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Father, hacker, partner, feminist, atheist, socialist, SJW. Ex-Russian, Canadian, Québécois par adoption; universal basic income NDP-er (and I vote!); electric-car driving pansy; lapsed artist and photographer.

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Saturday, July 19, 2008

Canadian Doukhobors


Canadian Doukhobors
Originally uploaded by mricon
I am into the history of Canadian Doukhobors lately. The religious side doesn't really intrigue me all that much -- what interests me is the dynamics of a large Russian community that migrated en masse to Canada, and then slowly assimilated into the mainstream Canadian culture. These days, you can find plenty of people with Russian names living around the Kootenays -- like "Popoff," "Tarasoff" or "Verigin" -- but if you talk to them, their knowledge of Russian language does not really go beyond a few token words, even for people of older generations. It's even weirder to suddenly be in the middle of a region called "Dolina Ootisheniya" (the "Vale of Consolation") -- somehow it doesn't feel right in the middle of British Columbia. It doesn't help that most signs omit the "Dolina" and just write "Ootisheniya" which simply doesn't make sense in Russian (it literally means "of consolation").

I visited the Doukhobor Museum in Castlegar, BC, while on vacation -- not that exciting, really. I think the best part was eating fairly decent vareniki at the Doukhobor diner -- but that's hard to get wrong. :)

In unrelated news, I'm going to this year's OLS. Any other Fedorans heading that way?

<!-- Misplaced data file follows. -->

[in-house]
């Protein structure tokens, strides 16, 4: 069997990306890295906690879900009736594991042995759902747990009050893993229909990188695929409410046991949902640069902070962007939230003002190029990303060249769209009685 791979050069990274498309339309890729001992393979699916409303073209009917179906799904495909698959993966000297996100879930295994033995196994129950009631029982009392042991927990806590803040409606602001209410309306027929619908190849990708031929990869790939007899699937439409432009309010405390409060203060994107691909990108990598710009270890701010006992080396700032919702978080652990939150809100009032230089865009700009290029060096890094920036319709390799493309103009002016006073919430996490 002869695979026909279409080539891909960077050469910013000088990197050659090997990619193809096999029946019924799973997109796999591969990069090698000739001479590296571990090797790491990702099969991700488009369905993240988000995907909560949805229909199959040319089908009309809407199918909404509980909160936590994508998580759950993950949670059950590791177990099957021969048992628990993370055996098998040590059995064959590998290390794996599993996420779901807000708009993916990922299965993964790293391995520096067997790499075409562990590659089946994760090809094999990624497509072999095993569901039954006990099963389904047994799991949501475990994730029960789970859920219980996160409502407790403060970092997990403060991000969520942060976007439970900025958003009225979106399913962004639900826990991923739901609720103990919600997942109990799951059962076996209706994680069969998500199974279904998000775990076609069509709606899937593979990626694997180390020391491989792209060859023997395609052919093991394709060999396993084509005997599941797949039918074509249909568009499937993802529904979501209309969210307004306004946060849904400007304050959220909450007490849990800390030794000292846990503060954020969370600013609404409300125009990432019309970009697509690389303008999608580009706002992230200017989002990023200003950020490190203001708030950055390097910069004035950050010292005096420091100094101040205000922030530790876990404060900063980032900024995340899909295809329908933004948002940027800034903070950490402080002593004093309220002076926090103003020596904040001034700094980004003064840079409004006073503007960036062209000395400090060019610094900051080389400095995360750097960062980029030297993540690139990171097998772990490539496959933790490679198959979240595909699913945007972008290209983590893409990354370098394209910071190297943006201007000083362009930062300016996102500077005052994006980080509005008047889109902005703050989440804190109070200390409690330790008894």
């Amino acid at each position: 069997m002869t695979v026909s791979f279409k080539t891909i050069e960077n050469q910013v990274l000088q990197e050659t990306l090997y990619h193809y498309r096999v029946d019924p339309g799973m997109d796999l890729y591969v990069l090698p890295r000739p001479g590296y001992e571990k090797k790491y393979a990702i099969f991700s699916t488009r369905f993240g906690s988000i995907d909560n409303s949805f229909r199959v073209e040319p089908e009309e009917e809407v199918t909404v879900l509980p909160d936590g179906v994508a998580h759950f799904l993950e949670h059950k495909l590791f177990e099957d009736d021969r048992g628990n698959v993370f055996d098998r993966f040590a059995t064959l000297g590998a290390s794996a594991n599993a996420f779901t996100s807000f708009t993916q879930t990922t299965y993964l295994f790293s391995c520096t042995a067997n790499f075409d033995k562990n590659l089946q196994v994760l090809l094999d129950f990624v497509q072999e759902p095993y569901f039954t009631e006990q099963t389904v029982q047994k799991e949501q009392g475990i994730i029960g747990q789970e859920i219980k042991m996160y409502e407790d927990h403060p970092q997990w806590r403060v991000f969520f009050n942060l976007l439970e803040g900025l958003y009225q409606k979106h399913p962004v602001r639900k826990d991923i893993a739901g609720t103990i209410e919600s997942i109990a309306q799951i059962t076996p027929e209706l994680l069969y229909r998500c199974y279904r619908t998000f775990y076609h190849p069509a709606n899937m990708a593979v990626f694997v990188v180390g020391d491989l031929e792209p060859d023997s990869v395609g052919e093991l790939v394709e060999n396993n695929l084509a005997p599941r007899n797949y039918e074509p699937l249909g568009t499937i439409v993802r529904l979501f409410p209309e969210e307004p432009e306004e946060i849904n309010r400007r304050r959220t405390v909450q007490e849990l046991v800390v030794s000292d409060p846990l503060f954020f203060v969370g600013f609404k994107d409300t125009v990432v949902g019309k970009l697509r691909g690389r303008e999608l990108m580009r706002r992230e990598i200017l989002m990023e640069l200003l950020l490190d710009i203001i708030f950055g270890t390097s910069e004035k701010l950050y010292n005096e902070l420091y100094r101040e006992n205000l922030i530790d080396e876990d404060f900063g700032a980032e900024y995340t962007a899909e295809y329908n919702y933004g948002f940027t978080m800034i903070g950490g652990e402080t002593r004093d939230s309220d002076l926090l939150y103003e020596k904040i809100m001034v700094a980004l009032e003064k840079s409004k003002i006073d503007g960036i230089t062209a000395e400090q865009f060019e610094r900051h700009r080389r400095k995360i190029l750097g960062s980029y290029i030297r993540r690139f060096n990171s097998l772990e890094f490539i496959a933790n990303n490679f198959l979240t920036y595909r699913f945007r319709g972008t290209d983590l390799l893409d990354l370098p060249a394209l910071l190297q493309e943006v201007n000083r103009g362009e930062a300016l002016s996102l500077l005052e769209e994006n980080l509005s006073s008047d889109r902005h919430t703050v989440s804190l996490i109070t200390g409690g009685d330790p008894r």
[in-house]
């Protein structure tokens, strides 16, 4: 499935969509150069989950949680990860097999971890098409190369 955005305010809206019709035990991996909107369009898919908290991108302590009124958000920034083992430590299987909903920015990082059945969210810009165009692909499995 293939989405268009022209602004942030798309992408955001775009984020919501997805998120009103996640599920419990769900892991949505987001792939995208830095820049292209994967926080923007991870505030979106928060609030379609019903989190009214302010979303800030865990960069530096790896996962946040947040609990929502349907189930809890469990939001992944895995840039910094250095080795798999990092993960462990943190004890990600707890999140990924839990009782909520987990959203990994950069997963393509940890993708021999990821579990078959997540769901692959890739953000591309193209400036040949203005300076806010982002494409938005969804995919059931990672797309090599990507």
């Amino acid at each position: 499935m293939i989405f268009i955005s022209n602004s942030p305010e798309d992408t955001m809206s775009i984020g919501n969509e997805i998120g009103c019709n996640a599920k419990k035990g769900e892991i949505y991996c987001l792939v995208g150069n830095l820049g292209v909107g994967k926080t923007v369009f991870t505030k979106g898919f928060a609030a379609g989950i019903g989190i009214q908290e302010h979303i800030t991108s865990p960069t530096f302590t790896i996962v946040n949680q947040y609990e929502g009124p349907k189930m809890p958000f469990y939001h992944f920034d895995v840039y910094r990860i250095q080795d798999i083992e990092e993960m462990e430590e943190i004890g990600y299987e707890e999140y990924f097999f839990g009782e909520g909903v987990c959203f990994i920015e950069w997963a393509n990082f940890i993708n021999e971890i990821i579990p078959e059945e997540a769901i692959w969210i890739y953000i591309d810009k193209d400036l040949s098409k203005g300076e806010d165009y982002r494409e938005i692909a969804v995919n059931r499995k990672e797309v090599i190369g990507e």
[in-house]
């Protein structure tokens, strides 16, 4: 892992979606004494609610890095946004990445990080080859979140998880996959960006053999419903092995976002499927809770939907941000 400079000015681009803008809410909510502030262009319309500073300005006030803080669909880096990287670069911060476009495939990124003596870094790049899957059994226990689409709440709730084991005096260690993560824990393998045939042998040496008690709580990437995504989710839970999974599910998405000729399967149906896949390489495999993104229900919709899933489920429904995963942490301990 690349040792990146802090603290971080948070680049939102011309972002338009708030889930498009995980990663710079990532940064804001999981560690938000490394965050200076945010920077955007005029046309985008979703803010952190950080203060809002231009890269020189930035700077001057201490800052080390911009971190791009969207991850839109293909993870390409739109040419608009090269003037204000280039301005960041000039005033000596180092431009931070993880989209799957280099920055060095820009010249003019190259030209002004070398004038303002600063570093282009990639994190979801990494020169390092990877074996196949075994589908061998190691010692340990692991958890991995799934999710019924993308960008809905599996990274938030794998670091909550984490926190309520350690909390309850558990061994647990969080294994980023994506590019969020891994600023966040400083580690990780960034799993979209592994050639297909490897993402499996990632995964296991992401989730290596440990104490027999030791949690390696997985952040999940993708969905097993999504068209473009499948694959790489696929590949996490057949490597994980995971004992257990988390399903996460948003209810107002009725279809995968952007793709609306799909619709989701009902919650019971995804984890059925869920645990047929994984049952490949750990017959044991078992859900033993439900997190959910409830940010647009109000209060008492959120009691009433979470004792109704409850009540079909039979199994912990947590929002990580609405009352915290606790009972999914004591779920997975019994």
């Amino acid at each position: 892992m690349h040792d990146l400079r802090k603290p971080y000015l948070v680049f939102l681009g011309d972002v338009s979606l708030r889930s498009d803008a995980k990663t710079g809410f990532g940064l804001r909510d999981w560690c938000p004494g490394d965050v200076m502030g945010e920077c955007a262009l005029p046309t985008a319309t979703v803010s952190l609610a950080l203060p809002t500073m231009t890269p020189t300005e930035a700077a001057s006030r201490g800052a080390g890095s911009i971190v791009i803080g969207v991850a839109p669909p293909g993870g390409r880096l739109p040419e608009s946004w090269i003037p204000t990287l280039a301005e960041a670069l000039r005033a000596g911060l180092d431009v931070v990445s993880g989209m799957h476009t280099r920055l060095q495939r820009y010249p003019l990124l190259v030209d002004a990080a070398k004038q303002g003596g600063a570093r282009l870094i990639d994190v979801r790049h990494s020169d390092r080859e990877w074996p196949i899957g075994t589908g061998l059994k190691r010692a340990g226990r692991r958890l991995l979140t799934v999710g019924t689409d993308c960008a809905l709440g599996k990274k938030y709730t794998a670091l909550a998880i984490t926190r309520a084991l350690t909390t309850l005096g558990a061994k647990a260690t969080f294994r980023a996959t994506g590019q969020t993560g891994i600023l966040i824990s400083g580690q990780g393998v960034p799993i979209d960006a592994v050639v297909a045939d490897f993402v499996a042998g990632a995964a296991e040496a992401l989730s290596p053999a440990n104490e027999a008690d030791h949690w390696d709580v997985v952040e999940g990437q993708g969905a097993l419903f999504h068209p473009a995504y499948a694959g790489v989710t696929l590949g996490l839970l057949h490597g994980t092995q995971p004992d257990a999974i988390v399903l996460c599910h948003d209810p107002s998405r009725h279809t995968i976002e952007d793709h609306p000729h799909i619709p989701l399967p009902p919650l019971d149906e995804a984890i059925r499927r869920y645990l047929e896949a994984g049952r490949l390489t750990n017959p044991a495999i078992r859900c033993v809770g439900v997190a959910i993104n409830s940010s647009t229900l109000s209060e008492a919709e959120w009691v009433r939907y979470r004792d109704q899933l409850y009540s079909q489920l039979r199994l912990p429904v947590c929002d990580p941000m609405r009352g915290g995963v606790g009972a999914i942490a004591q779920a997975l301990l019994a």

1 comment:

Anonymous said...

You would probably be interested in a book called 'Edicts of a Man-god' by Lily Nowak availble through Chapters Book Stores.
This teels the story of a period a little earlier than the Candadian portion of history you say you want to learn about.
Here is a bit about the book:
Edicts of a Man-God by Lily Nowak

After Peter Verigan was exiled in Siberia. during the late 1800’s, he realized his biggest personal mistake was marrying the woman he loved.
One of the most dangerous edicts he made to his people was ordering them to burn their guns. After this defiance, Doukhobors were punished until they had nothing left to lose, finally learning the true price of freedom.
Another fictional thread tells of the adventures of Anton, a Cossack soldier on a mission to punish these stubborn Doukhobors for defying the Czar. Instead he falls in love with one of them. But death is on all their agendas until Leo Tolstoy intervenes leaving a heart-broken Anton to decide if he should abandon his lover and go to Canada, or die in a Russian jail with their infant daughter. But he cannot save his Doukhobor lover who is sent to die in Siberia.

Hope you enjoy your reading!